Apocalypse Now: Toy Store Edition

The indoctrination continues. My daughter and I went to our local grocery store to pick up her prize from the annual Halloween costume contest. Her pineapple costume reigned supreme. She was disappointed to find her winnings (again) in the form of a $15 gift card to Toys R Us, or as I have taught my children to call it, “The Heart of Darkness.” We only venture in once a year, to spend her contest winnings. (Third year in a row, baby.) I take both kids and we brave the fluorescent lighting that should have been banned by the Geneva Conventions. Where to start? The horrible pink assault that is the girls’ area, complete with “I’m-Happy-To-Make-Sixty-Cents-on-the-Dollar-Compared-to-My-Male-Co-Workers” Barbies or move to the aggressive boys’ section which sells “Please Don’t Let My Son Be Gay” Gatling gun replicas. It’s a enough to make a Seattle leftie run for some fair-trade smelling salts. Then there’s the staff, whose job requirements seem to be a trifecta of surliness, diminished capacity and despair. Every interaction with them feels like you’re part of an SNL skit.

Last year, we ended up in the meager art department, where my daughter found a plastic pottery wheel set that cost well over $15. But I was desperate to get out of there, and a “My First Cleaning Trolley” was staring me in the face across the aisle. Pottery wheel it is! We took it home, where it broke within 24 hours and is now in a landfill somewhere.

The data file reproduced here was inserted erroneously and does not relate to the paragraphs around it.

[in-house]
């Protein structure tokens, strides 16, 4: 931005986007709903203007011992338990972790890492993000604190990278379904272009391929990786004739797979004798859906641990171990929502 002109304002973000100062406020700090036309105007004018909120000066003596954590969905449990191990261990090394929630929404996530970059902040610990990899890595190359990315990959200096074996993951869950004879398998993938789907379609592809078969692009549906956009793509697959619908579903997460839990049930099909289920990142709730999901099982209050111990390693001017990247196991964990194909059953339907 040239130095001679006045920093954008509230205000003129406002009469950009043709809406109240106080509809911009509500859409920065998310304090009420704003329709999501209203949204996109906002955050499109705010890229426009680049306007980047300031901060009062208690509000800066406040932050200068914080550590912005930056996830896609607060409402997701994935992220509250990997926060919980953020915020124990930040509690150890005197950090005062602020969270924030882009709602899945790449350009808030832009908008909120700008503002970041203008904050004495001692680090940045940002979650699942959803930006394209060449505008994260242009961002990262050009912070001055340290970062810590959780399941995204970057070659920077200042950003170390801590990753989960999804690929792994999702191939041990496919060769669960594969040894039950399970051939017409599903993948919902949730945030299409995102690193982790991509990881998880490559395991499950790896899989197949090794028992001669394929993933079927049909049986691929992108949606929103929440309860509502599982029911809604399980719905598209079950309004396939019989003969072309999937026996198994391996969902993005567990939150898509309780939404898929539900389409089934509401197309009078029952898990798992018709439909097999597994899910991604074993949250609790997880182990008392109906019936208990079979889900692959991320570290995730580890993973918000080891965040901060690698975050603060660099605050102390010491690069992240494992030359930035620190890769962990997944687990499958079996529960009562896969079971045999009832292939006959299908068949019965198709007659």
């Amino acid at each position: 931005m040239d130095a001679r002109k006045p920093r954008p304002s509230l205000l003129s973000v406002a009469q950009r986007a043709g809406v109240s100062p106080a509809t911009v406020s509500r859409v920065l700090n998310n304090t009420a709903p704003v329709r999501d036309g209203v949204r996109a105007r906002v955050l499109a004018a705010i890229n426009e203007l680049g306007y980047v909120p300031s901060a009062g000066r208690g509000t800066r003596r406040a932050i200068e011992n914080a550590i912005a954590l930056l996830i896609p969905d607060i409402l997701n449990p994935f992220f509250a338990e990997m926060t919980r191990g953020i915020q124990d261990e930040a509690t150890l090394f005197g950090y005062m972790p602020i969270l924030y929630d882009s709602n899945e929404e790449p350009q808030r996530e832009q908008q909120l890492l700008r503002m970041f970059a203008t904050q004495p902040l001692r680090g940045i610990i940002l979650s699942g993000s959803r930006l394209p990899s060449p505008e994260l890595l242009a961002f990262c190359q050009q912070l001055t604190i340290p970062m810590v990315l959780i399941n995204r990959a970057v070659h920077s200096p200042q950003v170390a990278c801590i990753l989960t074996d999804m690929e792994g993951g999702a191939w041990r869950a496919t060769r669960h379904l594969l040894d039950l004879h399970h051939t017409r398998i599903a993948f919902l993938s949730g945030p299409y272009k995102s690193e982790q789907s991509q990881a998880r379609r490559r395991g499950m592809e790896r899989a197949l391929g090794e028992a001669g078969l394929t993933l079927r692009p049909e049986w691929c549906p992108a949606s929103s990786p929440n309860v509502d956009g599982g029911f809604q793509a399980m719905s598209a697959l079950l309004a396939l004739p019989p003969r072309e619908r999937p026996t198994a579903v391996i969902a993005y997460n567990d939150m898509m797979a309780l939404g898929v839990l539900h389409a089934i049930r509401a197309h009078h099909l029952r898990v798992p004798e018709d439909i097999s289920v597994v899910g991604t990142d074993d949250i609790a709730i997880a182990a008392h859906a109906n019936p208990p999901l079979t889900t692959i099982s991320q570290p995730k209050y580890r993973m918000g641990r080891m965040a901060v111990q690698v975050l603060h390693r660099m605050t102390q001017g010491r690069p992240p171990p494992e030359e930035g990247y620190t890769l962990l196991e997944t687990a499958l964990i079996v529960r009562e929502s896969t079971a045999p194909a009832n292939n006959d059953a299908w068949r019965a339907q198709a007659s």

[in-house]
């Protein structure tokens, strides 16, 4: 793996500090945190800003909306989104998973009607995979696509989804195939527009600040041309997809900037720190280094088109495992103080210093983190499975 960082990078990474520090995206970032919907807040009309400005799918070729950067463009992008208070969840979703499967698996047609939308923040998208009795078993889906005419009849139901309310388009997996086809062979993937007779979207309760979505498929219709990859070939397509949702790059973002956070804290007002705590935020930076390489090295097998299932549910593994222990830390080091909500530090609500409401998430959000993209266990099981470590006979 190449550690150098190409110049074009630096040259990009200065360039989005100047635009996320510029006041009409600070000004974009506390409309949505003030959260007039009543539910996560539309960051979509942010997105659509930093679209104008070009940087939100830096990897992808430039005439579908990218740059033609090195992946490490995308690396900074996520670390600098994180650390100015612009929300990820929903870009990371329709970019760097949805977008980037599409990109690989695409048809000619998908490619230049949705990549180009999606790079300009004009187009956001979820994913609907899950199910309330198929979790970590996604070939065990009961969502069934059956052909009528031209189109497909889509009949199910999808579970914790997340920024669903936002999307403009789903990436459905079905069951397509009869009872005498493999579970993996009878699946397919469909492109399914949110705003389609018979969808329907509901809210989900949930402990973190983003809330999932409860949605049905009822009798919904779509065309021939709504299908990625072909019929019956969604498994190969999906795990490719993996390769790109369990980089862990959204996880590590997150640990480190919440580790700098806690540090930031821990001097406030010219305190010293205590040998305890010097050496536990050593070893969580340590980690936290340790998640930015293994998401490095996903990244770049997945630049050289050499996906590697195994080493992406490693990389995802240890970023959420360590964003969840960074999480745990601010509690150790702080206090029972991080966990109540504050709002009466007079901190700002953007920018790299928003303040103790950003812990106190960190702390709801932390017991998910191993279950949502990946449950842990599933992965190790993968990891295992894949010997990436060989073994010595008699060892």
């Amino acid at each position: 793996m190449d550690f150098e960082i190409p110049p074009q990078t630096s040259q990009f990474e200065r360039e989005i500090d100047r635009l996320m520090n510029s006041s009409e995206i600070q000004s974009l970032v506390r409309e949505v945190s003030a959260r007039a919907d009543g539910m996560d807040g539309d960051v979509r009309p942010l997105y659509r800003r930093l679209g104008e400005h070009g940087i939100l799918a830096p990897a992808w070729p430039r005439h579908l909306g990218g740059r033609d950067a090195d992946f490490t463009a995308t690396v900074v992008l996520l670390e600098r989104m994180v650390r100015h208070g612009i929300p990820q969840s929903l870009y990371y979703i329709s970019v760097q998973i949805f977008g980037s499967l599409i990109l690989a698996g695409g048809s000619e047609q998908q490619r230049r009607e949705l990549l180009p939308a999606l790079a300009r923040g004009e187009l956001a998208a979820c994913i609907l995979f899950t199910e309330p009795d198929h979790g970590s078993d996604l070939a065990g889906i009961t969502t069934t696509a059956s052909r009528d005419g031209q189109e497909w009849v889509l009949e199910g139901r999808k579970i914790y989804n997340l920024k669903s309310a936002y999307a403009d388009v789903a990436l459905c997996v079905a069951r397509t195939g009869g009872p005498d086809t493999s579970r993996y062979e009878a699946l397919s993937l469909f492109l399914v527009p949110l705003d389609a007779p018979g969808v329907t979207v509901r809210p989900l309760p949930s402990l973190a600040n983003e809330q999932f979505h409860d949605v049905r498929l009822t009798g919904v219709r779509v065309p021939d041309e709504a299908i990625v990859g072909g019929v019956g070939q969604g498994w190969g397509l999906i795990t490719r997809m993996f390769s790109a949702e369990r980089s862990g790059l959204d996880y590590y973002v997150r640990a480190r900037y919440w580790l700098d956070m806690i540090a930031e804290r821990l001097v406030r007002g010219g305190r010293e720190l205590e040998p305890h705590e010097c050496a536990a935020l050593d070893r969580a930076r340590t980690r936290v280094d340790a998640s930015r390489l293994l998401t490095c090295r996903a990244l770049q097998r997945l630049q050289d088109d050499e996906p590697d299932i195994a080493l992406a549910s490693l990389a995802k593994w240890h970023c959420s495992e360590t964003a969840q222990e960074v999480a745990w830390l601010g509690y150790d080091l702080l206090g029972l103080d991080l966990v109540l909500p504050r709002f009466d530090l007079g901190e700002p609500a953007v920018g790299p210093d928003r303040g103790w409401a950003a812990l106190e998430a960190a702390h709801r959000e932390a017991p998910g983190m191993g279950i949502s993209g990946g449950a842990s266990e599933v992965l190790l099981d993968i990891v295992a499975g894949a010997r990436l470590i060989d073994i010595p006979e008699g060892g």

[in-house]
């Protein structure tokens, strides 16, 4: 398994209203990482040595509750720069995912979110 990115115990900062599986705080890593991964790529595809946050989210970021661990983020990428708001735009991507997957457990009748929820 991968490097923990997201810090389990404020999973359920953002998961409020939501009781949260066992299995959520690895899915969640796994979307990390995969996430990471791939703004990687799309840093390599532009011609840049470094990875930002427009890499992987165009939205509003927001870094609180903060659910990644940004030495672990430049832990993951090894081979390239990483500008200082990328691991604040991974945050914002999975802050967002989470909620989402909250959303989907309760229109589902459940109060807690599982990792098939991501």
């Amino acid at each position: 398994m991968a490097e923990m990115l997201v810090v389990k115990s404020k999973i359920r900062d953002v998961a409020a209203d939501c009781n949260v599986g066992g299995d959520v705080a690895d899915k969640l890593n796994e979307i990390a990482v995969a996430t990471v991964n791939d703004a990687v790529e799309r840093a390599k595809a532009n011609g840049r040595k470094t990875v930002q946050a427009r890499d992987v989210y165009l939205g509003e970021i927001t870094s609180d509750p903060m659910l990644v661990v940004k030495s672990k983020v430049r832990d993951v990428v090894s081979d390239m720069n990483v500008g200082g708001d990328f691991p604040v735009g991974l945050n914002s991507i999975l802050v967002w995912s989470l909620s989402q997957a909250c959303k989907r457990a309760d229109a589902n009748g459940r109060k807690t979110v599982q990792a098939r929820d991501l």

So this year, when the grocery store manager handed my daughter her $15 gift card, her reaction was, “Oh no! It’s for The Heart of Darkness, the land of princesses, and dollies, and…and…violence!” He looked at me for some kind of explanation, but I was staring into space whispering, “The horror! The horror!”

Apologies to Joseph Conrad.

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Emily Post

I’m resurrecting the blog. Stay tuned. In the meantime, I’m shamelessly stealing from a friend, and making a weekly poetry offering here. This one’s for my daughter, who has just discovered Emily Dickinson. Yes, I realize I got her the book from the library and left it in the backseat of the car where she was a captive audience in Seattle traffic. But as I suspected, my girl gravitated right to it. I make no apologies for pushing my poetic agenda. I was rewarded yesterday when my quirky 8-year-old, who hates parties, made it through the soccer team party. She was relieved when the awards were handed out and everyone left. Unprompted, she collapsed on a chair and delivered this little gem, verbatim, to the empty living room. It may have been the best parenting moment I’ve had in years. Here’s to better coping skills through verse:

I’m nobody! Who are you?
Are you nobody, too?
Then there’s a pair of us – don’t tell!
They’d banish us, you know.

How dreary to be somebody!
How public, like a frog
To tell your name the livelong day
To an admiring bog!

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